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Not deterred by their failure in November to capture the seat of the late Sen. Robert C. Byrd, West Virginia tea party leaders say that at least one member from its various local branches will sit in the visitors gallery each day of the legislative session.

“We want to show that from all across the state of West Virginia there is somebody there, and they are listening and they are taking notes,” Ms. Armstrong said.

In Texas, Dick Armey, FreedomWorks co-founder and former House majority leader, has linked with local tea party groups to pressure state lawmakers in Austin to tap a conservative for speaker of the House.

“You name it, we are doing all the kind of grass-roots activity we can do,” saidBrendan Steinhauser, director of federal and state campaigns for FreedomWorks. “There is a ton of activity in the states on taxes, spending, health care, property rights and school choice.”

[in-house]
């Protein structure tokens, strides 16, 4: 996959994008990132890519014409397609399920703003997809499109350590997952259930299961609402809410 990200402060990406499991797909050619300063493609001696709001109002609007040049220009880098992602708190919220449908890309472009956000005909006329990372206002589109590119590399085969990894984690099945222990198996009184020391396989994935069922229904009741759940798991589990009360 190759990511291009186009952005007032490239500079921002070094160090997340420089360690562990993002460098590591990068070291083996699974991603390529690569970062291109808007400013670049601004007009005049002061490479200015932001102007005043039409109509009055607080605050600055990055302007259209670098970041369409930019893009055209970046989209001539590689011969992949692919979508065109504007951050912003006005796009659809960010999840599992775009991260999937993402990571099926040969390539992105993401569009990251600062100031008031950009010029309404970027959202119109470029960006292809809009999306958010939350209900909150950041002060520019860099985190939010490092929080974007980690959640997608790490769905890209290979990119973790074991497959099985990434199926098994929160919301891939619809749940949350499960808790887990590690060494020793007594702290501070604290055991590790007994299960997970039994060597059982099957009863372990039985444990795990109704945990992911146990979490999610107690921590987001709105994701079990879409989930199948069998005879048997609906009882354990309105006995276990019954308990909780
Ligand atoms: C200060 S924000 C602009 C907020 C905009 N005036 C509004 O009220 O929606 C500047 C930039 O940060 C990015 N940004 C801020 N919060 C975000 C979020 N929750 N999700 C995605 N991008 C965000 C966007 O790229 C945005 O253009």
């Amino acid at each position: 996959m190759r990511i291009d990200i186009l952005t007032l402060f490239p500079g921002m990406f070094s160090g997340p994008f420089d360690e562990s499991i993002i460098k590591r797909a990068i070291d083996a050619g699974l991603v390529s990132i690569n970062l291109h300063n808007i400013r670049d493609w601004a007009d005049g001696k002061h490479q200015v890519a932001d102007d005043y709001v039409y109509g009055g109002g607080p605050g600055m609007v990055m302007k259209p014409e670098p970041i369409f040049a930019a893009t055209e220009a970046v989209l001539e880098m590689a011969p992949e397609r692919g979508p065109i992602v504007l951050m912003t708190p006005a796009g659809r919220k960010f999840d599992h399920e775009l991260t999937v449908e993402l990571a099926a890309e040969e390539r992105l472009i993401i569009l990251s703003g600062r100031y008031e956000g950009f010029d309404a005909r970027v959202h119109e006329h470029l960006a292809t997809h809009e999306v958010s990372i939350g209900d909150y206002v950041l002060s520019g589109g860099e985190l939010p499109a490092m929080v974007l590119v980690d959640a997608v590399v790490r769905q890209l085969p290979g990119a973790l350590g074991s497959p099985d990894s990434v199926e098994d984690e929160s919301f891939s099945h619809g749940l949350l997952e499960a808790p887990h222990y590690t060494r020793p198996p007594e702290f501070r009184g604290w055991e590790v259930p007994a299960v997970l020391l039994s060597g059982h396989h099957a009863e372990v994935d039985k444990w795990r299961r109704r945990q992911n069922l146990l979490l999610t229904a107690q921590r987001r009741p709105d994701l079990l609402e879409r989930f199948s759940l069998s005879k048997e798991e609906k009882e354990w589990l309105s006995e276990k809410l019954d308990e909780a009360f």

“This movement was never just an anti-establishment, anti-incumbent movement. It was always about ideas, and that was a thing a lot of people failed to realize, especially the Democrats,” Mr. Steinhauser said. “This movement was about limited government, fiscal responsibility. So, to the extent that these guys follow through on that basic promise, they will be rewarded.”

Similar ideas are flowing in Virginia, where supporters are calling on lawmakers to eliminate the state income tax and to adopt an amendment to the U.S. Constitution that would hand states the power to repeal any federal law or regulation. Tea party supporters also started a political action committee ahead of state General Assembly elections later this year.